< Back to previous page

Project

Determinants of emotion dynamics in daily life.

People differ markedly in terms of how their moods and emotions fluctuate over time. One central feature of affect dynamicsknown as emotional inertiais the degree to which affective states carry over from moment-to-moment, as captured by their autocorrelation. Heightened emotional inertia, particularly of negative affect (NA), has been linked with low well-being and increased vulnerability to depression. However, emotional inertia remains poorly understood: little is known about the processes underlying emotional inertia or how inertia relates to other measures of affect dynamics. The aim of this thesis is to contribute to filling this gap in our knowledge by investigating how internal and external factors are related to emotional inertia, focusing particularly on the autocorrelation of NA. 
Before tackling the main aim of the thesis, we first set out to independently replicate the association between NA inertia and low well-being. In Chapter 0 we report a prefatory replicationstudy correlating NA inertia with a broad range of well-being measures.This study replicates and extends upon previous findings linking heightened NA inertia with low well-being, and in particular with elevated depressive symptoms.
We then turned our attention to the role of internal factors (i.e., the use of emotion regulation) in heightened emotional inertia. In Chapter 1 we report two studies examining the association between NA inertia and habitual rumination. Trait rumination was positively related to higher inertia of both subjective feelings (Study 1) and behavioral expressions (Study 2) of NA. Although rumination and inertia were positively correlated, both were uniquely associated with increased depressive symptoms in a sample of healthy undergraduates (Study 1) and in a sample of clinically depressed and non-depressed adolescents (Study 2). 
In Chapter 2 we report two studies examining how emotional inertia relates to two other forms of emotion regulation, expressive suppression and cognitive reappraisal. Suppression, both habitual (Study 1)and experimentally instructed (Study 2), was related to increased inertia of NA behavior. Reappraisal showed the opposite trend, although the findings were less consistent across studies. However, neither reappraisal nor suppression were associated with the inertia of subjective feelings.
Next, we investigated the role of external factors (i.e., exposureand responding to emotional events) in relation to emotional inertia. In Chapter 3 we report a correlational study investigating how individualdifferences in NA inertia are related to exposure, reactivity, and recovery from emotional events in daily life and in the lab. Our most consistent finding was that NA inertia, assessed either in the lab at a timescale of minutes or in daily life at a timescale of hours, was related to impaired recovery from negative stimuli. We also found that higher NA inertia in daily life was related to exposure to more intense negative events.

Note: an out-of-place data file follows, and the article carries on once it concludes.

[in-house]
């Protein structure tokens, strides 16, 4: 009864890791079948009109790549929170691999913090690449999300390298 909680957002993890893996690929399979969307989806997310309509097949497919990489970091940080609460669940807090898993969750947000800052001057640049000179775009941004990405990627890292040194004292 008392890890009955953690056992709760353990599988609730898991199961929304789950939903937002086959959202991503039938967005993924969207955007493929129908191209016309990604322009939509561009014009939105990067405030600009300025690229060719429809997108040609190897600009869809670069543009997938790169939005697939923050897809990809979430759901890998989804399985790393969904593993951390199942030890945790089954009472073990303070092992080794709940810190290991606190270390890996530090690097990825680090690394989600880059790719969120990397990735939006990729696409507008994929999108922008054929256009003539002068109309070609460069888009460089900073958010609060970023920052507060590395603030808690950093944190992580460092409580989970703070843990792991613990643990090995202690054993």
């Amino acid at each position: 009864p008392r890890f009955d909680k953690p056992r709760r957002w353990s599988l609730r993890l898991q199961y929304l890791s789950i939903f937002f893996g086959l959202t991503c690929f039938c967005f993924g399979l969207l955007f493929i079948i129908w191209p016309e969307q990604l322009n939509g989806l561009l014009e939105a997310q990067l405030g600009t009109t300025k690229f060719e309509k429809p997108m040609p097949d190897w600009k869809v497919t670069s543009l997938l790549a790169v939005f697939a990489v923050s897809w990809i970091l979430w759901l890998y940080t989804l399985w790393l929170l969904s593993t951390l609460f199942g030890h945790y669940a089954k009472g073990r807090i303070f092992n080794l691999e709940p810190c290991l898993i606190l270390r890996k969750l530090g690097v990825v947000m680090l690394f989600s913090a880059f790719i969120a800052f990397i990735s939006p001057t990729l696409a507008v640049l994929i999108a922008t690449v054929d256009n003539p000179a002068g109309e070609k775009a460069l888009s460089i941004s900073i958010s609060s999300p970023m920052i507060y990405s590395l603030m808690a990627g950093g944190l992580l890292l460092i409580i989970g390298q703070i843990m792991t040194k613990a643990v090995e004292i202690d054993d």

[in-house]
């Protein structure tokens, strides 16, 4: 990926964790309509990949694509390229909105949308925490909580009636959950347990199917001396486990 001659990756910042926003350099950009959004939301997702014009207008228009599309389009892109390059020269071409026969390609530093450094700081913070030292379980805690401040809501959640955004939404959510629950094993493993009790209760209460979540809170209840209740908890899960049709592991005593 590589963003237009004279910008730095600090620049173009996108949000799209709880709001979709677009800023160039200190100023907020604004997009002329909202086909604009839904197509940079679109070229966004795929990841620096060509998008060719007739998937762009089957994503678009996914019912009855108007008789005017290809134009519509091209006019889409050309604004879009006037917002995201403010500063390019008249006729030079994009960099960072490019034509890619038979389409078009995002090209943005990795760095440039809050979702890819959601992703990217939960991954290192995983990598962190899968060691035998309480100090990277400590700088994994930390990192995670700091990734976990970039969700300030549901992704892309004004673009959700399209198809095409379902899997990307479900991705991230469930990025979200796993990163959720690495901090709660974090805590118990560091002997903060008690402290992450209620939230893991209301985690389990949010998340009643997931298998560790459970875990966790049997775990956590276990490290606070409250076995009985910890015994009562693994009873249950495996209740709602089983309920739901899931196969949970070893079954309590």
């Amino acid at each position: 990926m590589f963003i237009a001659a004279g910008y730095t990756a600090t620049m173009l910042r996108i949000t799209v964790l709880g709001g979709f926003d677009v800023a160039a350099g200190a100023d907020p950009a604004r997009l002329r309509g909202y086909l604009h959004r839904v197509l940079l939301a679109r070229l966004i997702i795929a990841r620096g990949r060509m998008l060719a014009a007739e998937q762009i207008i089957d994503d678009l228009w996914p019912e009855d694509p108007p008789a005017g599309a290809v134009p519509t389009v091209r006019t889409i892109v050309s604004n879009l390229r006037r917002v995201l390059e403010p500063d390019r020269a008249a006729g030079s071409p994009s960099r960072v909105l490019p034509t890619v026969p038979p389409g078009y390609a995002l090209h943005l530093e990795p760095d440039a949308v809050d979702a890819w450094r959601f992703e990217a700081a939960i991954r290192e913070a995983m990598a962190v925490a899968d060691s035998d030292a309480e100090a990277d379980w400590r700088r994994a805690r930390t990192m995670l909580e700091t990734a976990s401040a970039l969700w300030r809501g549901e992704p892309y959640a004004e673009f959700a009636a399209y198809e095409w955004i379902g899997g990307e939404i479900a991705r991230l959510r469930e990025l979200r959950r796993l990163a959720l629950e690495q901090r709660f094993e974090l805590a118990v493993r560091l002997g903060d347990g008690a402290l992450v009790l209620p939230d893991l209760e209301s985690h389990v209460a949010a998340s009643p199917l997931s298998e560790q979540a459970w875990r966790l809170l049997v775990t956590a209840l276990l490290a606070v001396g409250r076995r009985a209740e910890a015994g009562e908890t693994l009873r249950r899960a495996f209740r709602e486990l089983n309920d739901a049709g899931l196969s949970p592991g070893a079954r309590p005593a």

In Chapter 4 we report an experimental study investigating the effect of anticipatory social stress on within-person changes in NA inertia. Relative to normal daily life, NA inertia decreased in the several hours preceding a social stressor. However, this decrease was greater for individuals with higher depressive symptoms, fear of negative evaluation, or lower self-esteem (i.e., people with increased sensitivity to social-evaluative threat).
Finally, to situate the current findings within the broader literature on affect dynamics in depression, we examined how NA inertia is related to depressive symptoms within the context of other global measures of affect dynamics. In Chapter 5 we report a study examining how NA inertia, measured at the timescale of minutes in the lab versus a timescale of hours in daily life, is related to depressive symptoms, while also controlling for dependencies with other measures of affect dynamics. Results showed that both measures of NA inertia correlated with elevated depressive symptoms. However, after controlling for mean level and variability (i.e., SD) of NA, only NA inertia measuredat a short timescale in the lab was associated with depressive symptoms.
We conclude that between-person differences in NA inertia appear tobe primarily related to impaired recovery from negative events, and regulation styles associated with poor NA recovery (i.e., rumination, expressive suppression). However, NA inertia is not constant within-persons and may differ as a function of contextual factors and the timescale at which it is measured.
Date:1 Oct 2009  →  30 Sep 2015
Keywords:Emotion dynamics, Emotion, Emotion regulation, Emotional reactivity, Individual differences, Maladjustment, Well-being, Personality
Disciplines:Applied psychology
Project type:PhD project